Rosetta Plays Doctor: Takes Comet's Temperature
The European Space Agency's (ESA) Rosetta spacecraft is only five days away from reaching its comet quarry after beginning a chase that started in 2004. Earlier this month, the craft was able to measure the temperature of the comet for the first time.
As of Friday, the Rosetta's quarry - comet 67P/Churyumov-Gerasimenko - is now only about 700 miles away from the ESA spacecraft.
As of mid-July, Rosetta has closed to about 3,100 miles from 67P - more than close enough for the comet-chaser's visible, infrared and thermal imaging spectrometer (VIRTIS) to start picking up an average surface temperature of about 94 degrees Fahrenheit below zero (-70 Celsius).
At the time of this measurement, the comet was about three times further from the Sun than the Earth is. Interestingly, even at this great distance, the comet was still much warmer than experts had expected.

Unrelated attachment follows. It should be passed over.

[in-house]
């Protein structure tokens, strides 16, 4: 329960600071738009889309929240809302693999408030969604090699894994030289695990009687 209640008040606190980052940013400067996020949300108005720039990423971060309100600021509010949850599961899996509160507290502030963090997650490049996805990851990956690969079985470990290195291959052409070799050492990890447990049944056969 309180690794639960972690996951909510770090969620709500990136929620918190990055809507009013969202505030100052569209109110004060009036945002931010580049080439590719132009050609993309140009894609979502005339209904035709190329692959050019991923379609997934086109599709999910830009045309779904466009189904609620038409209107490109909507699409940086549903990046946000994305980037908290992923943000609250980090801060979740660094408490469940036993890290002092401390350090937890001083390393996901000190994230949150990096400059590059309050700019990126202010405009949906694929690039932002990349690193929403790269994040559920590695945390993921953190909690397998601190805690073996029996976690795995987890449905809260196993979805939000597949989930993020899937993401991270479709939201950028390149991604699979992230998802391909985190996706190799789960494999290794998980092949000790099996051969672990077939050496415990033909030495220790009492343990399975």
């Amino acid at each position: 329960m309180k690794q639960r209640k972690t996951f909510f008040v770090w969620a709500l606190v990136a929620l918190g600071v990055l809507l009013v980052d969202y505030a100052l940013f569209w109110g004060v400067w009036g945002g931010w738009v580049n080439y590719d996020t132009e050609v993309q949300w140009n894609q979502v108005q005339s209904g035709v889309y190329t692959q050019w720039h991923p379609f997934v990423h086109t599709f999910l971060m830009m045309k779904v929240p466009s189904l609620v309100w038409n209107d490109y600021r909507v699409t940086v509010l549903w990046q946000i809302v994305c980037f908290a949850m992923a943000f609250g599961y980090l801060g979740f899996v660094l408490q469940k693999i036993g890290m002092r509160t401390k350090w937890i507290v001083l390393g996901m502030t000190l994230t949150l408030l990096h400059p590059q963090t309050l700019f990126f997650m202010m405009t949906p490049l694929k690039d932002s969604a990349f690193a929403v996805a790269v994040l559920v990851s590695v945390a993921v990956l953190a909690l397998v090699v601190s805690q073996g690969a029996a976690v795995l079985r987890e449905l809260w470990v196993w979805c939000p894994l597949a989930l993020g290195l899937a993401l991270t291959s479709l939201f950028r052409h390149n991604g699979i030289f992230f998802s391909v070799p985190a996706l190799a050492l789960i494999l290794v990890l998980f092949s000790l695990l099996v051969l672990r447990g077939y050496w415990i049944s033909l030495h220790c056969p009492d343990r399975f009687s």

"This result is very interesting, since it gives us the first clues on the composition and physical properties of the comet's surface," VIRTIS principal investigator Fabrizio Capaccioni said in a statement.
Capaccioni explains that this temperature confirms that the icy comet must be covered in dust, making it more prone to emitting heat compared to clean-reflective ice.
"This doesn't exclude the presence of patches of relatively clean ice, however, and very soon, VIRTIS will be able to start generating maps showing the temperature of individual features," he added.
This data will prove very important to the ESA, who will used thermal imaging coupled with other data to find an ideal landing site for Rosetta's deployable landing unit.
"With only a few days until we arrive at just 100 kilometers distance from the comet, we are excited to start analyzing this fascinating little world in more and more detail," said Matt Taylor, ESA's Rosetta project scientist.
NASA also recently released images from Rosetta's onboard OSIRIS instrument from a distance of only 1,210 miles away - providing the most detailed images of 67P yet.